Magazine reporter Levy Zhan discusses Paris Fashion Week, bringing attention to concerns faced by female models in the industry. Zhan points to how the Valentino Spring/Summer 2023 runway show is just one of many instances where discomfort and risk of injury are concealed as ‘female empowerment’.
A month has passed since Paris Fashion Week, but what has stuck with the audience are not any extraordinary garments and clothing–it is the image of models tripping in dangerous shoes.
Many videos of Valentino’s Spring/Summer 2023 runway show have gone viral, displaying models awkwardly attempting to deliver something akin to a catwalk; essentially, one watches them risking breaking their ankles with every step they take. Some might consider it an occupational hazard, some call it a PR stunt, but none of these stances deal with the real issue.
While there is a general gender wage gap in which men are paid more than women, the modelling and fashion industry is an exception: female models earn millions more than male models. Despite it being one of the few areas in which women are in a relatively “superior” position, they nevertheless pay a price for that privilege.
What does it mean to be a model? It’s not just about looking pretty and being skinny. Some may despise them for setting certain beauty standards, but it should be kept in mind that they themselves are pressured to uphold that standard. Their bodies are commodities and are used as a canvas for designers, while also being judged and looked upon by millions of spectators. It makes sense that in a patriarchal society, a woman can make more money than a man concerning the subjection of her body to the male gaze. It is not a misogynistic practice to be a model, it is strategically positioning oneself in a system that is inherently flawed. It is a system where the beauty myth is omnipresent; we have runway shows with attractive women walking in unwalkable shoes, with no regard for the person wearing them as long as they look good. Lots of people cannot imagine that there is a risk of seriously hurting themselves and impairing their ability to walk when their livelihood entails walking on a runway. The first assumption shouldn’t be that the models are tripping within the context of a PR stunt. The normative notion of doing something dangerous to generate viral content is absurd and speaks to the norms that have established themselves and that we have accepted.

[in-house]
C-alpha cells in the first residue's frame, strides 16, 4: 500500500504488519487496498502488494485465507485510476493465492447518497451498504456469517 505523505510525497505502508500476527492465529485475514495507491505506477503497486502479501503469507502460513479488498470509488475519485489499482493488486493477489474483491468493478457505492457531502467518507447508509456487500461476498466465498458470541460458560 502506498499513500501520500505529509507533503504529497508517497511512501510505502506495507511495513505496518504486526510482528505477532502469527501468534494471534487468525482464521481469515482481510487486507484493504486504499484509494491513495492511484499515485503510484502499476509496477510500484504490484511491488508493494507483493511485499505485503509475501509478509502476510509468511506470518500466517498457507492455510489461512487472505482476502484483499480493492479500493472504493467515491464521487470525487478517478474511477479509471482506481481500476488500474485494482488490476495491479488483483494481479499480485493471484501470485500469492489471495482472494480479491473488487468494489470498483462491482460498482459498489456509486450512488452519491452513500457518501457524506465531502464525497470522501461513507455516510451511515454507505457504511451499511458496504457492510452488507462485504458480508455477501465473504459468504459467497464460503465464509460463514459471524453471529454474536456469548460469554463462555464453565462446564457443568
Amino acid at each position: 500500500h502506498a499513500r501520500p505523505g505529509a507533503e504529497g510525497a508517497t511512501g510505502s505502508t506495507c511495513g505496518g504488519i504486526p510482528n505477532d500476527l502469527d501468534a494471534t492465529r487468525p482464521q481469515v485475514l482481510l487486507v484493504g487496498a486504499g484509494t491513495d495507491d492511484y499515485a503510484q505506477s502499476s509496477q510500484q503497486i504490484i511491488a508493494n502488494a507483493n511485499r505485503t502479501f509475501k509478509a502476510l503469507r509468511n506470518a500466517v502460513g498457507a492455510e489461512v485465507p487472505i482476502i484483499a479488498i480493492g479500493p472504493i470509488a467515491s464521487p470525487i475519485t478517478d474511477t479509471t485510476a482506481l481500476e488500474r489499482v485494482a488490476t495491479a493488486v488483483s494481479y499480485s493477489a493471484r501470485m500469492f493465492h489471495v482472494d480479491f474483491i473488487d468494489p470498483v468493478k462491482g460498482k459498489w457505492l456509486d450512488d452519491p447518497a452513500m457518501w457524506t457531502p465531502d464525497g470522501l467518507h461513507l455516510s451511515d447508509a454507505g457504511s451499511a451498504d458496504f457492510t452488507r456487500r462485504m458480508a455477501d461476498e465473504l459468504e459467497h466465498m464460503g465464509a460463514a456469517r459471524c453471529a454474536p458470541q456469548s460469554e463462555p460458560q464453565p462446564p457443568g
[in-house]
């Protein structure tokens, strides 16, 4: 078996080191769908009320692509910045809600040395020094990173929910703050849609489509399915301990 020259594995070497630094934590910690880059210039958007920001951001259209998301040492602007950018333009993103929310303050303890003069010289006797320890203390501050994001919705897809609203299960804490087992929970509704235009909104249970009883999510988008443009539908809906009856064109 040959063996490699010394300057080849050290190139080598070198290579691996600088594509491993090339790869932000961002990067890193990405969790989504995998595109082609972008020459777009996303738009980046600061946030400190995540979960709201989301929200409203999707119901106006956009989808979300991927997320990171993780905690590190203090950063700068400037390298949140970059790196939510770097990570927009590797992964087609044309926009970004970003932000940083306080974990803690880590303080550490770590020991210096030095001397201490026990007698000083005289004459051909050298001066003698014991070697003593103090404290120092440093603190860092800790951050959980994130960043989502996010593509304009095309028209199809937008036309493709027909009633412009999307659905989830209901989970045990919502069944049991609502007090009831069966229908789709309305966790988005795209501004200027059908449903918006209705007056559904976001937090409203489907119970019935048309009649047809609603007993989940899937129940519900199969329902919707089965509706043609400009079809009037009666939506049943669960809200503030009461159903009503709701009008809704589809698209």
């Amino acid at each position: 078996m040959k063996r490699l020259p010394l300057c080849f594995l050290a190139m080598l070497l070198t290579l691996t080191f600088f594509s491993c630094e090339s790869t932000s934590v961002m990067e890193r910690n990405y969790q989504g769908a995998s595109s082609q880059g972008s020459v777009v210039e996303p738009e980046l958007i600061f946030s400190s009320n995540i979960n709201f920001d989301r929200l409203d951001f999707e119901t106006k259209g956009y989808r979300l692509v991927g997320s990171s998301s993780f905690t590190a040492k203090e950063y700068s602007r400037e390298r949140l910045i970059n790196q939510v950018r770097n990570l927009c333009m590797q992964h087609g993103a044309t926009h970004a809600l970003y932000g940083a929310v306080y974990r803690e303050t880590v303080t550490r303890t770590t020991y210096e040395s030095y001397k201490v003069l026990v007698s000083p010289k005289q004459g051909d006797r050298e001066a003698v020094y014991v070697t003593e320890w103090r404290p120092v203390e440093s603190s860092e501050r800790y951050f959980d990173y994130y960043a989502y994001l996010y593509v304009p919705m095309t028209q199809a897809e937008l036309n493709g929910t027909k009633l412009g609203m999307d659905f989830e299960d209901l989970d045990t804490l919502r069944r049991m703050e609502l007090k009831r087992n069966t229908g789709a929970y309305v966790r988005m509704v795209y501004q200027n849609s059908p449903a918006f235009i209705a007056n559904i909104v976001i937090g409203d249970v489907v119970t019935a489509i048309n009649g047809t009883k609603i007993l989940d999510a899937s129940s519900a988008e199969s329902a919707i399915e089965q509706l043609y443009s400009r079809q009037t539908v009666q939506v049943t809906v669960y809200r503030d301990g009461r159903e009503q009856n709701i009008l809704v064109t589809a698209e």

Valentino’s Spring/Summer 2023 runway show is a case study exemplifying the perversion we tolerate if it’s labeled as artistic expression or, in this case, as fashion. Human safety should always be prioritized against perceptions of aesthetics. In an email response to Highsnobiety, a spokesperson said that Valentino is pleased with the models’ “empowered” act of removing their shoes. In fact, removing their shoes was not a move of empowerment, but a necessity to not slip and fall down. It also speaks of the hypocrisy surrounding this incident, as brands would not typically consider a model empowered for removing an unwearable pair of shoes; in other instances, it has been considered unprofessional or highlighted as an “epic fail“. The correspondence between Highsnobiety and Valentino simply shows the lack of accountability from the fashion house.
Prêt-à-porter or haute couture, it really shouldn’t matter what kind of fashion is on hand. What should matter are proper safety measures for models of any gender. One of the few female-dominated professions should have at least that. It’s evident that the fashion industry itself perpetuates questionable views on size, race and gender, but at the end of the day, anybody who chooses to walk down a runway should be able to do so without risking injury.
“Valentino’s Spring/Summer 2023 runway show is a case study exemplifying the perversion we tolerate if it’s labeled as artistic expression or, in this case, as fashion.”
Levy Zhan is an university student in Amsterdam. The views expressed here are not necessarily those of The Amsterdammer.